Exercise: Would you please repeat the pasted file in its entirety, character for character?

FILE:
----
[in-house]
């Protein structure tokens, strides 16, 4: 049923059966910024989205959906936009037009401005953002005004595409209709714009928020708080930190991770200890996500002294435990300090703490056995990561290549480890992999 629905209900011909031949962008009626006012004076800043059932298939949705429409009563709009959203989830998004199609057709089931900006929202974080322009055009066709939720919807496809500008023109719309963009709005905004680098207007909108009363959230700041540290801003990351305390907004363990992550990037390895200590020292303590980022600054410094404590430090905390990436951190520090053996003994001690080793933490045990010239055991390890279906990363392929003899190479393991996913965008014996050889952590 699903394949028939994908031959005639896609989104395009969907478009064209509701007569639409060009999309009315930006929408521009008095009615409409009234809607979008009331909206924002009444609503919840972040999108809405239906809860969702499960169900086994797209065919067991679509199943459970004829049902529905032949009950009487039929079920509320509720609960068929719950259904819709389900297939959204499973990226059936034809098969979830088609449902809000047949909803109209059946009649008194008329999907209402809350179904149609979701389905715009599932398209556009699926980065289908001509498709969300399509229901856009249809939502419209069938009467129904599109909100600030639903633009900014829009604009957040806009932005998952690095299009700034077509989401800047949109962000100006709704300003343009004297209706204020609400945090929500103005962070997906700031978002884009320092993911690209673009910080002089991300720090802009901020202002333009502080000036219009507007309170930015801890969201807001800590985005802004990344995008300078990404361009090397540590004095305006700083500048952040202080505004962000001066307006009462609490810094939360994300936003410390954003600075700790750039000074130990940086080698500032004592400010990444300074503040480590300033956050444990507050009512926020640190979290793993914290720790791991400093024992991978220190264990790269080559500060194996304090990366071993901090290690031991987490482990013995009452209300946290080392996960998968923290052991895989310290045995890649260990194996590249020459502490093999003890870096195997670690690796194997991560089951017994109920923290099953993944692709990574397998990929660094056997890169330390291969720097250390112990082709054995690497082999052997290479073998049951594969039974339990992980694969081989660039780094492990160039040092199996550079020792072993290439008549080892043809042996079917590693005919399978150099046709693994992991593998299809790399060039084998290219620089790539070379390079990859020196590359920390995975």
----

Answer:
[in-house]
């Protein structure tokens, strides 16, 4: 049923059966910024989205959906936009037009401005953002005004595409209709714009928020708080930190991770200890996500002294435990300090703490056995990561290549480890992999 629905209900011909031949962008009626006012004076800043059932298939949705429409009563709009959203989830998004199609057709089931900006929202974080322009055009066709939720919807496809500008023109719309963009709005905004680098207007909108009363959230700041540290801003990351305390907004363990992550990037390895200590020292303590980022600054410094404590430090905390990436951190520090053996003994001690080793933490045990010239055991390890279906990363392929003899190479393991996913965008014996050889952590 699903394949028939994908031959005639896609989104395009969907478009064209509701007569639409060009999309009315930006929408521009008095009615409409009234809607979008009331909206924002009444609503919840972040999108809405239906809860969702499960169900086994797209065919067991679509199943459970004829049902529905032949009950009487039929079920509320509720609960068929719950259904819709389900297939959204499973990226059936034809098969979830088609449902809000047949909803109209059946009649008194008329999907209402809350179904149609979701389905715009599932398209556009699926980065289908001509498709969300399509229901856009249809939502419209069938009467129904599109909100600030639903633009900014829009604009957040806009932005998952690095299009700034077509989401800047949109962000100006709704300003343009004297209706204020609400945090929500103005962070997906700031978002884009320092993911690209673009910080002089991300720090802009901020202002333009502080000036219009507007309170930015801890969201807001800590985005802004990344995008300078990404361009090397540590004095305006700083500048952040202080505004962000001066307006009462609490810094939360994300936003410390954003600075700790750039000074130990940086080698500032004592400010990444300074503040480590300033956050444990507050009512926020640190979290793993914290720790791991400093024992991978220190264990790269080559500060194996304090990366071993901090290690031991987490482990013995009452209300946290080392996960998968923290052991895989310290045995890649260990194996590249020459502490093999003890870096195997670690690796194997991560089951017994109920923290099953993944692709990574397998990929660094056997890169330390291969720097250390112990082709054995690497082999052997290479073998049951594969039974339990992980694969081989660039780094492990160039040092199996550079020792072993290439008549080892043809042996079917590693005919399978150099046709693994992991593998299809790399060039084998290219620089790539070379390079990859020196590359920390995975």